Stargazing Spotlight: Mauna Kea
Recently, we explored the 10 highest summits in the world. Mount Everest took the lead with a height of 29,035 ft. But, interestingly enough, Mount Everest is not the tallest mountain in the world. Altitude is measured from sea level to the top. And Mount Everest has the highest altitude and highest summit, but measuring height, from the base of a mountain to the top can be entirely different when the base of a mountain sits at the bottom of the ocean.
Mauna Kea, a dormant volcano located in Hawaii, when measured from bottom to top (from the ocean floor) reaches over 33,000 feet. This peak, famous for it’s height, is also a famous landmark for it’s incredible views of the night sky. The summit of Mauna Kea is known as one of the best sites for astronomical observation in the world. There are a number of factors that make this site such an incredible observation point. Because atmospheres above a volcano are very dry, submillimeter and infrared astronomy can be used properly. The summit is also above the inversion layer which keeps cloud cover below, and a clear sky above.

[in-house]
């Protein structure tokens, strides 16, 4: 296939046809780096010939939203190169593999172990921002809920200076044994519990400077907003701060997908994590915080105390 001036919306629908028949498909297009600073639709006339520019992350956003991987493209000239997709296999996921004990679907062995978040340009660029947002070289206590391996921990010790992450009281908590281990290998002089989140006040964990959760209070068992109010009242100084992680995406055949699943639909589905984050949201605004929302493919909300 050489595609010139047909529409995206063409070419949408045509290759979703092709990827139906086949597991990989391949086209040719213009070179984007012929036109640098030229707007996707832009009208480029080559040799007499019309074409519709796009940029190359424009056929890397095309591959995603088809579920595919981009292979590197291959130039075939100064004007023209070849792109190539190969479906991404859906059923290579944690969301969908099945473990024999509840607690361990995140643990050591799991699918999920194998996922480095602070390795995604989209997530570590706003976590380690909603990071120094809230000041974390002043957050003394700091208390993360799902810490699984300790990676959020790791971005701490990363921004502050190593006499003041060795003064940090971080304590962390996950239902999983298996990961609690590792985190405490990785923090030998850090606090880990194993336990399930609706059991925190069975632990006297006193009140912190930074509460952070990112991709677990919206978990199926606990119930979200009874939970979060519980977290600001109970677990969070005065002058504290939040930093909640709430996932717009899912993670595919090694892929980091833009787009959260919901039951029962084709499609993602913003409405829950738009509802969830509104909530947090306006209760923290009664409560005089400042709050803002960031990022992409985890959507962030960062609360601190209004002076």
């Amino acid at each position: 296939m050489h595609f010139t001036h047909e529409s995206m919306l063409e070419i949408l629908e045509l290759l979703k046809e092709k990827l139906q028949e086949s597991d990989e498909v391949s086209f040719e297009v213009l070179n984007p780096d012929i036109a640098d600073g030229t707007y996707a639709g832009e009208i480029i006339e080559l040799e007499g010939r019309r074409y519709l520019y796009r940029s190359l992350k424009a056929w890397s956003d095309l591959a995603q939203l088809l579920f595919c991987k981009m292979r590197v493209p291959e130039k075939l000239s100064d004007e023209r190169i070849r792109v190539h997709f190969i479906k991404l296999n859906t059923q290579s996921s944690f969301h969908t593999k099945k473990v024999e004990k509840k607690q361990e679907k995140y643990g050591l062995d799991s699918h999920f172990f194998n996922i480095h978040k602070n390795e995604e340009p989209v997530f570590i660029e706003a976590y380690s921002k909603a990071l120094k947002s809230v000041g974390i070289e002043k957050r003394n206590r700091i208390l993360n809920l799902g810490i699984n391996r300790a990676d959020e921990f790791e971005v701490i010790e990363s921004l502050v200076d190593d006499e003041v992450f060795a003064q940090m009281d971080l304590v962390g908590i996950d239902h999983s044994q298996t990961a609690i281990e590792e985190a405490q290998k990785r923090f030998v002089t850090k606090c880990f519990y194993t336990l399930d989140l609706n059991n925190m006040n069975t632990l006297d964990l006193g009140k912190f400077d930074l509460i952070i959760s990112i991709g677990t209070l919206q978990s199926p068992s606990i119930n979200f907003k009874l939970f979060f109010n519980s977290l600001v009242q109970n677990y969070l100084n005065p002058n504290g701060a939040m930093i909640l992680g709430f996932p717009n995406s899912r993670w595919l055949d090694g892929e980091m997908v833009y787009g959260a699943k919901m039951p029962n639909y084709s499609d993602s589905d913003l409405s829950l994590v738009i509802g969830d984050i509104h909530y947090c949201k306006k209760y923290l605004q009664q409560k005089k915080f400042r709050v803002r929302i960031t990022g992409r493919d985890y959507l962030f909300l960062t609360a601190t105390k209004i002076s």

According to the University of Hawaii’s Institute for Astronomy, there are currently 13 working telescopes near the summit of Mauna Kea. And the stargazing is an absolutely extraordinary experience. Because of the cloudless skies, and the height of the summit, a grand and clear view of the stars is one of the best you’ll ever see.
Visiting Mauna Kea is an exciting adventure. Every night a free stargazing and star tour is held from 6-10pm which provides several telescopes for public viewing and knowledgeable guides to inform you of the stars you are seeing. Bring a four wheel drive vehicle and join the free summit tour caravan every Saturday and Sunday.